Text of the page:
This article was first published in Aloe 36:34, (1999) and is now rewritten in part to accommodate some new collections and a conclusion modified accordingly.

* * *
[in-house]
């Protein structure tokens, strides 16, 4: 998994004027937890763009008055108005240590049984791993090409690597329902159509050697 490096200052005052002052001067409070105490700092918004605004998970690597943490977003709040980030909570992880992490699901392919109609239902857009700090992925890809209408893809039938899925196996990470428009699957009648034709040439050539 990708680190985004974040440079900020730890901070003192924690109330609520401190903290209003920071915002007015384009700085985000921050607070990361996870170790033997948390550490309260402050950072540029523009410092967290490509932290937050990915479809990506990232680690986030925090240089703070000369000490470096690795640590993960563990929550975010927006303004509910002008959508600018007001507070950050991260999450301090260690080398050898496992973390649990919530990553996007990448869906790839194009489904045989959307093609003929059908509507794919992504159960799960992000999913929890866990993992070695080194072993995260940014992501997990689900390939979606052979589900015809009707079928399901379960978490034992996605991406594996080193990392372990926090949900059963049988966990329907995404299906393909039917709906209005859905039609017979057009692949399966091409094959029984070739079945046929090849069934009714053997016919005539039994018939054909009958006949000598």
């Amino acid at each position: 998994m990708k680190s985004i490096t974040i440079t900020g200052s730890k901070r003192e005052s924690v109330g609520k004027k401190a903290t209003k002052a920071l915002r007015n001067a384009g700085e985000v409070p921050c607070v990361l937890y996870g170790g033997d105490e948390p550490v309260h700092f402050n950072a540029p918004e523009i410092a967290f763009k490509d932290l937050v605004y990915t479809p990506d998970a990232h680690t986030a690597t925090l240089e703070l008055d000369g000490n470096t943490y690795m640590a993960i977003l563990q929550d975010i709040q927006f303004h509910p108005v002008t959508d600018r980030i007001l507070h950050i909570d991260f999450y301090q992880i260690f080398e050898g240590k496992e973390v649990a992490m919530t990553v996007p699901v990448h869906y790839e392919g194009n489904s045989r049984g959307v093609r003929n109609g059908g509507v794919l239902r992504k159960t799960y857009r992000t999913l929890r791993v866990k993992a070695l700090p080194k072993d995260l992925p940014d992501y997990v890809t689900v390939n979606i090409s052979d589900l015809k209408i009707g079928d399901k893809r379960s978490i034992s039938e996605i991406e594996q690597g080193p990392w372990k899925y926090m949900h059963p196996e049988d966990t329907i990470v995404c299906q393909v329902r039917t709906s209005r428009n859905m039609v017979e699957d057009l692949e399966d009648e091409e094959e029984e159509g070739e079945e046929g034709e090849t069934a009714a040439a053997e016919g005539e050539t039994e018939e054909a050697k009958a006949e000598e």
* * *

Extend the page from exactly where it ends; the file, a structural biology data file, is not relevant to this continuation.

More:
Von Poellnitz described Haworthia incurvula (Feddes Repertorium 31:85, 1932), from specimens ostensibly from Grahamstown, sent to him by Mrs. E. Ferguson. The important elements of the description are.. “leaves about 40, barely 20mm long, up to 12mm wide, broad ovate-oblong, without teeth, hairs or spines, on the face almost flat and inconspicuously turgid towards the apex, on the back convex and towards the apex with a rounded keel, very rarely inconspicuously double keeled, pale green and traversed by greenish longitudinal lines, which are somewhat anastomosing, some of which reach the pellucid tip, which is by no means abruptly pellucid”. Von Poellnitz (Fed.Repert. 41:203, 1937) acknowledges that this is the plant illustrated in Flowering Plants of Southern Africa 9:t356 (1929), which is there identified there as H. cymbiformis var. planifolia (Haw.)Baker. Again (Fed. Repert.44:233, 1938) he acknowledges the illustration given by J.R.Brown (Desert Plant Life 8:45, 1936). Here he gives.. “the exact locality is Pluto’s Vale in Albany district, between rocks and bushes”, citing R.A.Dyer as the source (Botanical Survey of South Africa, Memoir 17:98, 1937). Von Poellnitz adds here that.. “in vigorous cultivated plants the leaves are less incurved or almost not at all”. He was uncertain what its affinities were and placed it in the section Muticae. However, it should be noted that Von Poellnitz placed the synonymous H. planifolia (Obtusatae) and H. cymbiformis (Planifoliae) in different sections too. This was despite his confession and obvious in his writing, that he did not know the difference between them.